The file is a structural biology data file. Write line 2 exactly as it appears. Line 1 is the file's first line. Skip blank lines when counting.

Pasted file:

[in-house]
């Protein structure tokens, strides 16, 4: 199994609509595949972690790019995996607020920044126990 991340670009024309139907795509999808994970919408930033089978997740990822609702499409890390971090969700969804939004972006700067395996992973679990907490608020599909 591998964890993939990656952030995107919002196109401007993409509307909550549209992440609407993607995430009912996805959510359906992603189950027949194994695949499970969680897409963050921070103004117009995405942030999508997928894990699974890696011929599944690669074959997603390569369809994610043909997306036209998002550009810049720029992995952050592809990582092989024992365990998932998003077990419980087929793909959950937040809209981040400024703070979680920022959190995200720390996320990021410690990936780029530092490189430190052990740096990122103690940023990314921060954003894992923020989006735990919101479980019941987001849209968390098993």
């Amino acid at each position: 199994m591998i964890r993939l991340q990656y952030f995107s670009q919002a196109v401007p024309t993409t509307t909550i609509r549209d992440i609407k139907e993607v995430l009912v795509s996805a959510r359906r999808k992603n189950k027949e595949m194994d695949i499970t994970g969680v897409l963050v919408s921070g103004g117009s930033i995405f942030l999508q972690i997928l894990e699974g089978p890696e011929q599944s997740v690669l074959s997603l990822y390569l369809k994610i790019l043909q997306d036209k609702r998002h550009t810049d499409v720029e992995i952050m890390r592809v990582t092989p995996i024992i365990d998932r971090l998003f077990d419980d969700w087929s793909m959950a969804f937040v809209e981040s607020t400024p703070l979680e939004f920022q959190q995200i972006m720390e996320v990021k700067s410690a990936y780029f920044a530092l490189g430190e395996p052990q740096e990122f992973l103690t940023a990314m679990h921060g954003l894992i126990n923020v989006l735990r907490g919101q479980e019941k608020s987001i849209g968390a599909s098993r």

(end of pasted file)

């Protein structure tokens, strides 16, 4: 199994609509595949972690790019995996607020920044126990 991340670009024309139907795509999808994970919408930033089978997740990822609702499409890390971090969700969804939004972006700067395996992973679990907490608020599909 591998964890993939990656952030995107919002196109401007993409509307909550549209992440609407993607995430009912996805959510359906992603189950027949194994695949499970969680897409963050921070103004117009995405942030999508997928894990699974890696011929599944690669074959997603390569369809994610043909997306036209998002550009810049720029992995952050592809990582092989024992365990998932998003077990419980087929793909959950937040809209981040400024703070979680920022959190995200720390996320990021410690990936780029530092490189430190052990740096990122103690940023990314921060954003894992923020989006735990919101479980019941987001849209968390098993």